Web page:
Okay, but in your preparations for going remote, one of the things that you can try doing is creating a team agreement with your team so that when you go remote, everybody knows what’s going to happen. Now I talk extensively about team agreements in episode number 42, but basically, the team agreement is a guide to behavior. So you outline what kinds of information you’re going to be sharing, how will you be communicating with each other, and how do you know what each other are doing. And when you can answer those basic questions on a team, then where you work starts to matter less and less because you have this guide to behavior. Okay, so check out episode number 42 for that. And it’s also offered as one of the sessions in the Work Together Anywhere workshop. So if you really want to go in-depth, then definitely take the work together anywhere workshop, and you’ll learn a lot more about creating a team agreement there.
Okay, but in addition to a team agreement, you’ll also want to set up feedback loops because when we work remote, we don’t bump into each other, and we tend to lose context. So building and feedback loops is a very wise process. You can learn more about feedback loops in episode number 40, but essentially, feedback loops can include things like retrospectives, which you come together and do as a team, one-on-one sessions with the manager, and then also setting up some sort of 360-degree team feedback loop. I explain the merit money system that the Happy Melly team uses also in that episode number 40. But regardless of which methods you choose, the most important thing is to actually implement the plan.
Okay, so the last tip that I’m going to give is a little bit far out for most people, but I think it’s a really fun one, which is to try telepresence. For about $500 U.S., you can purchase a Kubi, which is a Revolve Robotics telepresence robot. And it allows you to beam in just like on Skype and move yourself from side to side and up and down. And the movement is important because it kind of humanizes you for the person that’s in the same room with the Kubi. But if your boss is truly worried about whether or not you’re going to be around when you’re working from home or from anywhere, put a Kubi robot at your desk and then just beam in from where you are so that they can see that you’re around. It works really well, it’ll show your dedication to the cause, and it opens up a whole, new form of office humor, I promise you. All right, so if you’ve been trying to convince your boss to let you work from anywhere, I hope today’s episode has given you some great tips for how to start and division for the road that you’ve got to go down.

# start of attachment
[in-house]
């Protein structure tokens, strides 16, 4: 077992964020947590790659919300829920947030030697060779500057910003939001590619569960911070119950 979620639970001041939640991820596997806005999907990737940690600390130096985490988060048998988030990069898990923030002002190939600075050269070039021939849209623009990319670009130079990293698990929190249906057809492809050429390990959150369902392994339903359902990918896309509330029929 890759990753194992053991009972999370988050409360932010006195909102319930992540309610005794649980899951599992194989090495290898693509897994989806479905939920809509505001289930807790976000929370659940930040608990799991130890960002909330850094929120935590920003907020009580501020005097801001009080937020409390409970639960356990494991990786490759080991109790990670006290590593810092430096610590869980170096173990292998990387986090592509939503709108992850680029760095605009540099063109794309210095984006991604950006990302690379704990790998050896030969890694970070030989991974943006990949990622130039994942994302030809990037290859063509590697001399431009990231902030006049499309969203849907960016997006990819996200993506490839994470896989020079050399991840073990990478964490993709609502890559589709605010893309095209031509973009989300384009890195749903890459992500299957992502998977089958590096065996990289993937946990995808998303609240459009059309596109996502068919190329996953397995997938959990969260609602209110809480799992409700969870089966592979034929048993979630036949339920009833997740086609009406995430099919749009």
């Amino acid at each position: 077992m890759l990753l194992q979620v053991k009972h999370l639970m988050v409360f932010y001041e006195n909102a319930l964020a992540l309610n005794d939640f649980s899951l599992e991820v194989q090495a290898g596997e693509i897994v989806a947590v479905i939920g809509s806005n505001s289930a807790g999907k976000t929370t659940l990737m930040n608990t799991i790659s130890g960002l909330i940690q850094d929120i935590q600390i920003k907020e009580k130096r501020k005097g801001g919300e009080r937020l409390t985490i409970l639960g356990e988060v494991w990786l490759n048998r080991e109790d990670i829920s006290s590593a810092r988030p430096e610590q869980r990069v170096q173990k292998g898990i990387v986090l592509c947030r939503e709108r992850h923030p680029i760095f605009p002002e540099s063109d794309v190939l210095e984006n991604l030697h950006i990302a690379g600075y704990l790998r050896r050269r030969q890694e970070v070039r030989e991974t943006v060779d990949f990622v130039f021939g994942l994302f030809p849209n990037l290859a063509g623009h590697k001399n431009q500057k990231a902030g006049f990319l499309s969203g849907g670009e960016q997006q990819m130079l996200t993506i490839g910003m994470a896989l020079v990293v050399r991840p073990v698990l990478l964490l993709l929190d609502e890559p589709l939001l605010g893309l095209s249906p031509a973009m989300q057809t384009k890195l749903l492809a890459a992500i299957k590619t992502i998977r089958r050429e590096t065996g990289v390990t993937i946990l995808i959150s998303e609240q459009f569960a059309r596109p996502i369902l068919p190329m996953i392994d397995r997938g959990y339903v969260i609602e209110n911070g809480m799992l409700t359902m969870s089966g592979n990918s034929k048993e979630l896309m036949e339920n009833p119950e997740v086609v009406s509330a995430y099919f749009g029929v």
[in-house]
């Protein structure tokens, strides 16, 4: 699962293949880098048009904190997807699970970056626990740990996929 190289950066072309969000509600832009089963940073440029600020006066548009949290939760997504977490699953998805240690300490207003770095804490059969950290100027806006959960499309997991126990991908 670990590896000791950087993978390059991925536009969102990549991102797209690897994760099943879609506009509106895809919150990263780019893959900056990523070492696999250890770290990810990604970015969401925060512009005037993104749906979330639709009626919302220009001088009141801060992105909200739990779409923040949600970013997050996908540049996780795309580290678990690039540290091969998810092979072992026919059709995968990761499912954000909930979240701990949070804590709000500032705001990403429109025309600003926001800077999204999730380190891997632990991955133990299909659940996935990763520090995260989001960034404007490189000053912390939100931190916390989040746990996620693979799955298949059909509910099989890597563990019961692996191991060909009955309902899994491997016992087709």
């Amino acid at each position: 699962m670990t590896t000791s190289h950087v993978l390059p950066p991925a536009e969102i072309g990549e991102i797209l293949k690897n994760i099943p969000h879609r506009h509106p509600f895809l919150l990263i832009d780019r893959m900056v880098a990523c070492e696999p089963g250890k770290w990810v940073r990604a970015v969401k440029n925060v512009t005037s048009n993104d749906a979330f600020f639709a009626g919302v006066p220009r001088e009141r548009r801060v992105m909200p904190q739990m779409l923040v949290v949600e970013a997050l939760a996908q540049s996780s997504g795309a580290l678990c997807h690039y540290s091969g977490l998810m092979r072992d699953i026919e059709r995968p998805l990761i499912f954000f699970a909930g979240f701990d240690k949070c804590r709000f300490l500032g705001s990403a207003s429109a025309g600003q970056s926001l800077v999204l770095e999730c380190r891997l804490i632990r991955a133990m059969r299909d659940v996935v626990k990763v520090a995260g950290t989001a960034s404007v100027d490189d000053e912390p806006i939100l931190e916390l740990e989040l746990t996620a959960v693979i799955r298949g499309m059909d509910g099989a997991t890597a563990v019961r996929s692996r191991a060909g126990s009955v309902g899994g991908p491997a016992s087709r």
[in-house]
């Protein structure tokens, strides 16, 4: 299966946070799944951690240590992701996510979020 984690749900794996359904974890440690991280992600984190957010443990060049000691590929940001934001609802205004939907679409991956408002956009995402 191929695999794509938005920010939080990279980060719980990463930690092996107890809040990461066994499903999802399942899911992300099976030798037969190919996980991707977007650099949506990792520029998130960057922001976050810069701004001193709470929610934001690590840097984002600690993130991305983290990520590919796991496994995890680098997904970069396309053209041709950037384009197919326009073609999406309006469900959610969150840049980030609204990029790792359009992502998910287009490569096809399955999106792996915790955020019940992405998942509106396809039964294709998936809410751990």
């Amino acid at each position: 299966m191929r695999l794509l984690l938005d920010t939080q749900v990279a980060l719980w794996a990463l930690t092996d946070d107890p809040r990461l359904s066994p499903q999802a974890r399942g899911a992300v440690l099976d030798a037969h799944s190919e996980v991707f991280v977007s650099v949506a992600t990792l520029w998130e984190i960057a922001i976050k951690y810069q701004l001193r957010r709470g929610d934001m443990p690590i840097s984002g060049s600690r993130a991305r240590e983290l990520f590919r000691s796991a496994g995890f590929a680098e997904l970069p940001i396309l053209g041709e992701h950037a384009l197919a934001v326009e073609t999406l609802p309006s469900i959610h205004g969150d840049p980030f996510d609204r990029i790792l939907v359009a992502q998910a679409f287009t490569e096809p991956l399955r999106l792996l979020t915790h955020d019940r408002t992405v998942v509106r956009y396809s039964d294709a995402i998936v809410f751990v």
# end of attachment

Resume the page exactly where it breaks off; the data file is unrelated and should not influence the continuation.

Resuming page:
To recap all the tips quickly one more time, quantify what you’re doing. Focus on how working from anywhere will benefit your manager. Anticipate problems and have answers to them. Check out if you have an official telecommuting policy at work. If you don’t, study other flexible work options and see what’s available. Start slow and be proactive. Introduce the concept of remote first in your organization. Create a team agreement. Put feedback loops in place. And if you’re daring, try telepresence. And if you manage to convince your boss to let you work from anywhere, please let me know. I would love to interview you for the podcast. You can find all the great ways to get in touch at collaborationsuperpowers.com. And if you really want to become a remote-working pro, try one of the Work Together Anywhere workshops offered all over the world in person or online, which I highly recommend. I mean if you want to learn how to work online, the best place to do it is online. So check out those workshops at collaborationsuperpowers.com. A big thanks to our ever-organized podcast producer, Nick, the podcast monster. You can hire him to make you a star at podcastmonster.com.
And another gigantic, brilliant thanks to our dazzling graphic designer, Alfred Boland. You can hire him to make you look cool at bolanden.nl. All right, everybody, until next week, tune that radio dial to WIIFM and be powerful.
Podcast production by Podcast Monster
Graphic design by Alfred BolandPodcast